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family) ( Vanden Heuvel, 2002 ). Actinorhizal plants are nitrogen-fixing plants. There are ≈10 species of Cercocarpus in the genus. Cercocarpus montanus (alder-leaf or true mountain mahogany) is the only deciduous species in the genus ( SEINet Portal

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standard errors of five measurements. The same letters above column bars within species represent no significance between/among treatments as determined by Tukey’s method for multiplicity at α = 0.05. Arctostaphylos uva-ursi and Cercocarpus montanus

Open Access

-leaf mountain mahogany ( Cercocarpus montanus ) is an evergreen selection with small leaves that has been selected for landscape use ( Paudel et al. 2020a ). It is a slow-growing shrub that typically reaches a height of 1.5 m at maturity. ‘Coy’ alder

Open Access

The prediction of which species will do well in various microclimates is of obvious interest to horticulturists as well as homeowners. To this end, the following 5 species of trees and shrubs where planted at 5 disparate sites across Kansas in spring 1985 and growth and environment measured for the 4 following years: Phellodendron amurense, Acer rubrum, Acer platanoides `Greenlace', Quercus acutissima, and Cercocarpus montanus. Preliminary analysis of trunk diameter growth vs. environment indicates few simple relationships and several rather complex relationships. Rather simplistic linear relationships (growth vs. a single environmental parameter) are largely meaningless, and often misleading. For instance, growth of Q. acutissima was negatively correlated with the highest maximum temperature prior to the growing season and positively correlated with the lowest minimum temperature prior to the growing season. More complex, and reasonable, relationships will be presented.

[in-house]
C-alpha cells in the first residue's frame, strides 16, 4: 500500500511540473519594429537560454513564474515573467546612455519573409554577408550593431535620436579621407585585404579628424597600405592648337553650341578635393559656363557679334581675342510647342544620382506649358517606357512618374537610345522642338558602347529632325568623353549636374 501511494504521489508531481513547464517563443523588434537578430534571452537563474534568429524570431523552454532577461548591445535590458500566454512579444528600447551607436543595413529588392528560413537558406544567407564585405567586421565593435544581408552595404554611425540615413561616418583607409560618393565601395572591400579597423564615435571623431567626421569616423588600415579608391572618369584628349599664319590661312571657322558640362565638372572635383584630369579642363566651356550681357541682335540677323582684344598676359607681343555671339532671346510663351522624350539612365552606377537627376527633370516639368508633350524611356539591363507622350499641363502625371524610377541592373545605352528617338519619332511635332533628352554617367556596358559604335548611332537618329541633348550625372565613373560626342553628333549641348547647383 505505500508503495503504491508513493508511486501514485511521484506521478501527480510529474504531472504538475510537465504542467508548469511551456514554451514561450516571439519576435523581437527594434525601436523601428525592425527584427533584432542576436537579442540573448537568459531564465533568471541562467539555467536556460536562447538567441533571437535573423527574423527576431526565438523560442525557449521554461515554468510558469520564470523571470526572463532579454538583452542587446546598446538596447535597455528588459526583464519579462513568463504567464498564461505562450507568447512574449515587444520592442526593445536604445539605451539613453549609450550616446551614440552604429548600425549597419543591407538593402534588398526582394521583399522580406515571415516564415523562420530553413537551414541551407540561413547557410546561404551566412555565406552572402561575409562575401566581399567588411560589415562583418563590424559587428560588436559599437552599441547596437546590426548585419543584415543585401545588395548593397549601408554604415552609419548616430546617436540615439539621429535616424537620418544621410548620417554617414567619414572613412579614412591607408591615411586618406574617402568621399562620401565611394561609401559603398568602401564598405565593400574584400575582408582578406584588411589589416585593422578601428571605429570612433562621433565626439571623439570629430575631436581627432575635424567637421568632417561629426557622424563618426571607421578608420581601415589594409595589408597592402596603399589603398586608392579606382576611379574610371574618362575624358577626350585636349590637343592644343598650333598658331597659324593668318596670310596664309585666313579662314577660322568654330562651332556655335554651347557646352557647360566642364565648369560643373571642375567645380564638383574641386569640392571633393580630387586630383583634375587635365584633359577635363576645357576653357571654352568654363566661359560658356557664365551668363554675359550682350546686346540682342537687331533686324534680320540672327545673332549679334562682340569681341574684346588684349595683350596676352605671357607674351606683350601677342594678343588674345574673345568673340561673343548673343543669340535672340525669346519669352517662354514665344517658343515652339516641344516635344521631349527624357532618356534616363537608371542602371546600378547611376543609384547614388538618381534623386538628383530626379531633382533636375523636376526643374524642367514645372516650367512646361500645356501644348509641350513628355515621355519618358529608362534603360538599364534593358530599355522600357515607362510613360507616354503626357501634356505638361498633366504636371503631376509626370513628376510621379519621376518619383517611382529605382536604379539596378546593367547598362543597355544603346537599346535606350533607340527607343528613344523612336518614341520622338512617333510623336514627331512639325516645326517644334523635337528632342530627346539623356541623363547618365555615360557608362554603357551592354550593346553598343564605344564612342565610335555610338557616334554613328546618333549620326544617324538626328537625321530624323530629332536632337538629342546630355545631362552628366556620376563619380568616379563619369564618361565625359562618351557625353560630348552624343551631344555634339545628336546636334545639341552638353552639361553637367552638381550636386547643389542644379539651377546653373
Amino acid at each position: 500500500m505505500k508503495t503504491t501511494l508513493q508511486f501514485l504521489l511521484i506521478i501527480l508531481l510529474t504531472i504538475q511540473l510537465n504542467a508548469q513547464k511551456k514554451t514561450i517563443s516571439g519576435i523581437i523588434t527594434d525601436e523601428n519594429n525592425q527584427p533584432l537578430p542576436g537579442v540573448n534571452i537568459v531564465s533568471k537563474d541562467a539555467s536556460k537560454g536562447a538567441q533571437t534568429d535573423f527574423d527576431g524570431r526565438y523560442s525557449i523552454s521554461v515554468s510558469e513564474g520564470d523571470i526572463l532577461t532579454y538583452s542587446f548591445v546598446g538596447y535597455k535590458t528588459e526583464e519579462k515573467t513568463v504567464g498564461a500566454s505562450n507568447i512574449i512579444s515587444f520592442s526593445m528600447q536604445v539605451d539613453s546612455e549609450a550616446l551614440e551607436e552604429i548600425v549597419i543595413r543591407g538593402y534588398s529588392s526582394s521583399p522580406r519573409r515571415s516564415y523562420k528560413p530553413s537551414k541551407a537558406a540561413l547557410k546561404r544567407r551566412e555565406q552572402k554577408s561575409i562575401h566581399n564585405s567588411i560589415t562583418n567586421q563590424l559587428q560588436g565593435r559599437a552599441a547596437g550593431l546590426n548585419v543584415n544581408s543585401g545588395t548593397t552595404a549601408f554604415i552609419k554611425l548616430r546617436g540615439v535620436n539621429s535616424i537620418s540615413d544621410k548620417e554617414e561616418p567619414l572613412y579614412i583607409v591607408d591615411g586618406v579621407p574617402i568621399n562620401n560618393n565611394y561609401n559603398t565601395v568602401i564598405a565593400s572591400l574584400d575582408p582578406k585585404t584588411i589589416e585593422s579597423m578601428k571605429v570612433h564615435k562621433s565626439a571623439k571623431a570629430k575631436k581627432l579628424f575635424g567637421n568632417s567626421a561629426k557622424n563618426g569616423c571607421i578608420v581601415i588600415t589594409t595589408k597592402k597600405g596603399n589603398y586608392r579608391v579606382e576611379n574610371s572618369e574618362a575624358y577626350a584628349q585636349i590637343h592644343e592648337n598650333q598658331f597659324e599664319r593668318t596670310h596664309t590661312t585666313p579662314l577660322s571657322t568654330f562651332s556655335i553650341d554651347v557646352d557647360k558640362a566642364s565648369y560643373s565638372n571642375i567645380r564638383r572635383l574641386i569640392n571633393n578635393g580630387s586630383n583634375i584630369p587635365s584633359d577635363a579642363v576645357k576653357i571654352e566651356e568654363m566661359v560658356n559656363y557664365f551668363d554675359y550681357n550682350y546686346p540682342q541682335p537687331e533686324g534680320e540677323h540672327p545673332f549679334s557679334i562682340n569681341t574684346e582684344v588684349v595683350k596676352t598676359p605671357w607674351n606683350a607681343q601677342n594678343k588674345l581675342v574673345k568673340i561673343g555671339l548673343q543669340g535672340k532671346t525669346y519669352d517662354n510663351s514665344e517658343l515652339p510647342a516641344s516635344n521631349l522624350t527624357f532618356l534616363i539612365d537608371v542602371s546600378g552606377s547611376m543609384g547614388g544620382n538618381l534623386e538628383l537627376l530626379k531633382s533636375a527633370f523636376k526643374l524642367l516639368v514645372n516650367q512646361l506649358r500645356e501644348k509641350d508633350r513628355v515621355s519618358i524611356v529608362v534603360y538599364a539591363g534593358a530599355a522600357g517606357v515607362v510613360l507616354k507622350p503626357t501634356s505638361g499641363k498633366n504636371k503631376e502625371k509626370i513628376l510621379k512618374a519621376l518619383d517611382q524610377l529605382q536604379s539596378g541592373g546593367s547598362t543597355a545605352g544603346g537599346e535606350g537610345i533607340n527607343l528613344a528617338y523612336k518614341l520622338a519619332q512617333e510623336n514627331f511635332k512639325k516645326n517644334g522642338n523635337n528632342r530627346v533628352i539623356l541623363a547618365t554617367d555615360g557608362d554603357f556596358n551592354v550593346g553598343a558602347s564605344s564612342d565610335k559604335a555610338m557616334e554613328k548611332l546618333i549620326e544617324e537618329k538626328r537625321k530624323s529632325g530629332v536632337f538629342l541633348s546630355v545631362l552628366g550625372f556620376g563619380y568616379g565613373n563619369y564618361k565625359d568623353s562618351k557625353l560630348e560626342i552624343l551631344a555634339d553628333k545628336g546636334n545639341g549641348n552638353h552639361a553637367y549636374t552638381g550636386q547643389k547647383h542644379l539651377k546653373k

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Cercocarpus montanus (alder leaf or true mountain mahogany) ( Walker and Turley 1999 ). However, C. intricatus is no longer considered a separate species, and its current taxonomic status is C. ledifolius var. intricatus (S. Watson) M. E. Jones (little

Open Access

), Artemisia nova (black sagebrush), Ceratoides lanata (syn. Krascheninnikovia lanata ) (winterfat), and Cercocarpus montanus (alder-leaf mountain mahogany), are susceptible to overwatering and wet rooting substrates ( Mee et al., 2003 ). Parkinson et al

Open Access

avoid water and heat stress under drought conditions ( Álvarez et al. 2009 ). For example, Mee et al. (2003 ) reported that native plants in the arid western United States, such as Artemisia tridentata Nutt. (big sagebrush) and Cercocarpus montanus

Open Access